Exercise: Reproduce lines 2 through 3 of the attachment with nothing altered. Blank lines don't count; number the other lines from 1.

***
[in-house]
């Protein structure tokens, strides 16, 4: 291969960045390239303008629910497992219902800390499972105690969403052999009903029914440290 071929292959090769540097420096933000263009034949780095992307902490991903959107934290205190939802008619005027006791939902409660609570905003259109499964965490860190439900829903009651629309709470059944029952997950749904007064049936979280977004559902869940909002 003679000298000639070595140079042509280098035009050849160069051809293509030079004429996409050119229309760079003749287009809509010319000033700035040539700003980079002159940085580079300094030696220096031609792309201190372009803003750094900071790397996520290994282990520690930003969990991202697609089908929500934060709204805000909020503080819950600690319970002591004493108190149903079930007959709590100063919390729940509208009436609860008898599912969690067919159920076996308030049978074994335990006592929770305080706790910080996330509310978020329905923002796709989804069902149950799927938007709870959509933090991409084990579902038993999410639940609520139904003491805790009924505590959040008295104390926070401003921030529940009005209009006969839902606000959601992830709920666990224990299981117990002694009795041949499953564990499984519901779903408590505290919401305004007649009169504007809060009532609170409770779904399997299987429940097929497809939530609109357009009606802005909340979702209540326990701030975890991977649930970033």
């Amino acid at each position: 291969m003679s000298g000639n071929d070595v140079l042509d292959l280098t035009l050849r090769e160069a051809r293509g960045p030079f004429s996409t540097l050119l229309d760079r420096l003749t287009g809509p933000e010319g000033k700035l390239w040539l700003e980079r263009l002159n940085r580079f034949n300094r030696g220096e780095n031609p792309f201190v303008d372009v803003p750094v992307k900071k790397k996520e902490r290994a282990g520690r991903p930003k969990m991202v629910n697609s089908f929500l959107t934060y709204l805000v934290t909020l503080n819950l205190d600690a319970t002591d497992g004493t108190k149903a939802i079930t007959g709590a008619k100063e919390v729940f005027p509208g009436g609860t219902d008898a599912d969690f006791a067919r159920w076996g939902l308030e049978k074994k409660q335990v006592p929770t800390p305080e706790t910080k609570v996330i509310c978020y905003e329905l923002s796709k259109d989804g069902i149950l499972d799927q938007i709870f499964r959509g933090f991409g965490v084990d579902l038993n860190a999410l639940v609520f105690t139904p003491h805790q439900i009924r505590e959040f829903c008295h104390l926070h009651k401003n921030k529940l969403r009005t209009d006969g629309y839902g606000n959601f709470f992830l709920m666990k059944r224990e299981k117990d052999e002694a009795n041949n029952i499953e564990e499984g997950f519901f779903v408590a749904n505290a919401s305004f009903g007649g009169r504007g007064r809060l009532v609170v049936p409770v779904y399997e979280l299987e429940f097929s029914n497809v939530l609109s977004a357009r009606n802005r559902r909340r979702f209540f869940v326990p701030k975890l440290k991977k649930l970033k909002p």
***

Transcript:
């Protein structure tokens, strides 16, 4: 291969960045390239303008629910497992219902800390499972105690969403052999009903029914440290 071929292959090769540097420096933000263009034949780095992307902490991903959107934290205190939802008619005027006791939902409660609570905003259109499964965490860190439900829903009651629309709470059944029952997950749904007064049936979280977004559902869940909002 003679000298000639070595140079042509280098035009050849160069051809293509030079004429996409050119229309760079003749287009809509010319000033700035040539700003980079002159940085580079300094030696220096031609792309201190372009803003750094900071790397996520290994282990520690930003969990991202697609089908929500934060709204805000909020503080819950600690319970002591004493108190149903079930007959709590100063919390729940509208009436609860008898599912969690067919159920076996308030049978074994335990006592929770305080706790910080996330509310978020329905923002796709989804069902149950799927938007709870959509933090991409084990579902038993999410639940609520139904003491805790009924505590959040008295104390926070401003921030529940009005209009006969839902606000959601992830709920666990224990299981117990002694009795041949499953564990499984519901779903408590505290919401305004007649009169504007809060009532609170409770779904399997299987429940097929497809939530609109357009009606802005909340979702209540326990701030975890991977649930970033």
């Amino acid at each position: 291969m003679s000298g000639n071929d070595v140079l042509d292959l280098t035009l050849r090769e160069a051809r293509g960045p030079f004429s996409t540097l050119l229309d760079r420096l003749t287009g809509p933000e010319g000033k700035l390239w040539l700003e980079r263009l002159n940085r580079f034949n300094r030696g220096e780095n031609p792309f201190v303008d372009v803003p750094v992307k900071k790397k996520e902490r290994a282990g520690r991903p930003k969990m991202v629910n697609s089908f929500l959107t934060y709204l805000v934290t909020l503080n819950l205190d600690a319970t002591d497992g004493t108190k149903a939802i079930t007959g709590a008619k100063e919390v729940f005027p509208g009436g609860t219902d008898a599912d969690f006791a067919r159920w076996g939902l308030e049978k074994k409660q335990v006592p929770t800390p305080e706790t910080k609570v996330i509310c978020y905003e329905l923002s796709k259109d989804g069902i149950l499972d799927q938007i709870f499964r959509g933090f991409g965490v084990d579902l038993n860190a999410l639940v609520f105690t139904p003491h805790q439900i009924r505590e959040f829903c008295h104390l926070h009651k401003n921030k529940l969403r009005t209009d006969g629309y839902g606000n959601f709470f992830l709920m666990k059944r224990e299981k117990d052999e002694a009795n041949n029952i499953e564990e499984g997950f519901f779903v408590a749904n505290a919401s305004f009903g007649g009169r504007g007064r809060l009532v609170v049936p409770v779904y399997e979280l299987e429940f097929s029914n497809v939530l609109s977004a357009r009606n802005r559902r909340r979702f209540f869940v326990p701030k975890l440290k991977k649930l970033k909002p």